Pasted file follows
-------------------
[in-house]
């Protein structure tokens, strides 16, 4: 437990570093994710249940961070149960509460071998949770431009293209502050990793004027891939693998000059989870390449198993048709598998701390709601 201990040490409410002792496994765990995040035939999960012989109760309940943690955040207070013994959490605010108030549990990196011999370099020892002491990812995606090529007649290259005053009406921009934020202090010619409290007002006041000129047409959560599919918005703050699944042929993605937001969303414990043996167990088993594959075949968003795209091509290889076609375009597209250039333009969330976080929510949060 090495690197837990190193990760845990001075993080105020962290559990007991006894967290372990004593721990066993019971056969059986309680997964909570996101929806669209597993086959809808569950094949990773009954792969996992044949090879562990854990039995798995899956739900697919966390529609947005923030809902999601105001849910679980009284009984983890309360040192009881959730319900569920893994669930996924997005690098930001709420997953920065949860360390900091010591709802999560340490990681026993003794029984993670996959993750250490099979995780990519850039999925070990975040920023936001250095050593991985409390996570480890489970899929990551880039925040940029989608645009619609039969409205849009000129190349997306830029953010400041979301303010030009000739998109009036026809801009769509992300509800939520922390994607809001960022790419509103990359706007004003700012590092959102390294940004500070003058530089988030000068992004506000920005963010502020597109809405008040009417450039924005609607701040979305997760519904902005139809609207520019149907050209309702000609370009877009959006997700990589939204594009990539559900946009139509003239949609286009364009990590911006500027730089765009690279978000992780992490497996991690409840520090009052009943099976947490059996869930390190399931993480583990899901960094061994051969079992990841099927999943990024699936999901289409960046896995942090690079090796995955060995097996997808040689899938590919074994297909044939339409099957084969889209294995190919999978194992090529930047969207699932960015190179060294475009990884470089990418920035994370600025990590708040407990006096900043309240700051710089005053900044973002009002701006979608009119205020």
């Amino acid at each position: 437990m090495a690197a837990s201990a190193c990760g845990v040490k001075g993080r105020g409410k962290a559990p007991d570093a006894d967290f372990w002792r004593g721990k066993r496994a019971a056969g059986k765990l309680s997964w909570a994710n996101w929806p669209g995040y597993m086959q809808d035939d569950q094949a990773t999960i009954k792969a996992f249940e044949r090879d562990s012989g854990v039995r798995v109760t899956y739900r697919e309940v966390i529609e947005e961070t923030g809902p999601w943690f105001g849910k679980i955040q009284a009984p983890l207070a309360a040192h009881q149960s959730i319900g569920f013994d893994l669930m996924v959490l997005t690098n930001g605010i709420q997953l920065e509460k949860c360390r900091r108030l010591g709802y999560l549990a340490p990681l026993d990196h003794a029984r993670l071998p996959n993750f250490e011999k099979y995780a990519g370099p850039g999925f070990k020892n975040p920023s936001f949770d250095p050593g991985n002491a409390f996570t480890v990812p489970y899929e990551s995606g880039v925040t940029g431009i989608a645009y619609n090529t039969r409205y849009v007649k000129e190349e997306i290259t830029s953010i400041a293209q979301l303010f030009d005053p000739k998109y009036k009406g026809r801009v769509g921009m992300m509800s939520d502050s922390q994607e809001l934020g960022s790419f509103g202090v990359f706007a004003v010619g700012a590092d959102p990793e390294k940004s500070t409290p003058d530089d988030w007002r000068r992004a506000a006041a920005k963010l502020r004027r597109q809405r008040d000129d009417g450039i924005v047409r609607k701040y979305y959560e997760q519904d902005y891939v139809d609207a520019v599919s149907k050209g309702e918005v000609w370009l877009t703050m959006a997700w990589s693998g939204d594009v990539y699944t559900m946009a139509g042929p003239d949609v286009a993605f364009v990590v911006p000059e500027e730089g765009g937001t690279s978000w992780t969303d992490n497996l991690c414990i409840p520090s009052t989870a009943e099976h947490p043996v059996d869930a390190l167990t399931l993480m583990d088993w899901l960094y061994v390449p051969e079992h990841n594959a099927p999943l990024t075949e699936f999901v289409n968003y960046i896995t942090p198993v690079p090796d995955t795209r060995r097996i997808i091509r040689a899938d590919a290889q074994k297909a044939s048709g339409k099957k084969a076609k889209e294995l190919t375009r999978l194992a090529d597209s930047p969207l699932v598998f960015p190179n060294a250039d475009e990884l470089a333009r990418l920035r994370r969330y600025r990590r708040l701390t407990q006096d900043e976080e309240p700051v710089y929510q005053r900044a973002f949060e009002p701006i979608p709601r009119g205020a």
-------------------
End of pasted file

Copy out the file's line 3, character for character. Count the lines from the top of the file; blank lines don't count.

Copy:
């Amino acid at each position: 437990m090495a690197a837990s201990a190193c990760g845990v040490k001075g993080r105020g409410k962290a559990p007991d570093a006894d967290f372990w002792r004593g721990k066993r496994a019971a056969g059986k765990l309680s997964w909570a994710n996101w929806p669209g995040y597993m086959q809808d035939d569950q094949a990773t999960i009954k792969a996992f249940e044949r090879d562990s012989g854990v039995r798995v109760t899956y739900r697919e309940v966390i529609e947005e961070t923030g809902p999601w943690f105001g849910k679980i955040q009284a009984p983890l207070a309360a040192h009881q149960s959730i319900g569920f013994d893994l669930m996924v959490l997005t690098n930001g605010i709420q997953l920065e509460k949860c360390r900091r108030l010591g709802y999560l549990a340490p990681l026993d990196h003794a029984r993670l071998p996959n993750f250490e011999k099979y995780a990519g370099p850039g999925f070990k020892n975040p920023s936001f949770d250095p050593g991985n002491a409390f996570t480890v990812p489970y899929e990551s995606g880039v925040t940029g431009i989608a645009y619609n090529t039969r409205y849009v007649k000129e190349e997306i290259t830029s953010i400041a293209q979301l303010f030009d005053p000739k998109y009036k009406g026809r801009v769509g921009m992300m509800s939520d502050s922390q994607e809001l934020g960022s790419f509103g202090v990359f706007a004003v010619g700012a590092d959102p990793e390294k940004s500070t409290p003058d530089d988030w007002r000068r992004a506000a006041a920005k963010l502020r004027r597109q809405r008040d000129d009417g450039i924005v047409r609607k701040y979305y959560e997760q519904d902005y891939v139809d609207a520019v599919s149907k050209g309702e918005v000609w370009l877009t703050m959006a997700w990589s693998g939204d594009v990539y699944t559900m946009a139509g042929p003239d949609v286009a993605f364009v990590v911006p000059e500027e730089g765009g937001t690279s978000w992780t969303d992490n497996l991690c414990i409840p520090s009052t989870a009943e099976h947490p043996v059996d869930a390190l167990t399931l993480m583990d088993w899901l960094y061994v390449p051969e079992h990841n594959a099927p999943l990024t075949e699936f999901v289409n968003y960046i896995t942090p198993v690079p090796d995955t795209r060995r097996i997808i091509r040689a899938d590919a290889q074994k297909a044939s048709g339409k099957k084969a076609k889209e294995l190919t375009r999978l194992a090529d597209s930047p969207l699932v598998f960015p190179n060294a250039d475009e990884l470089a333009r990418l920035r994370r969330y600025r990590r708040l701390t407990q006096d900043e976080e309240p700051v710089y929510q005053r900044a973002f949060e009002p701006i979608p709601r009119g205020a």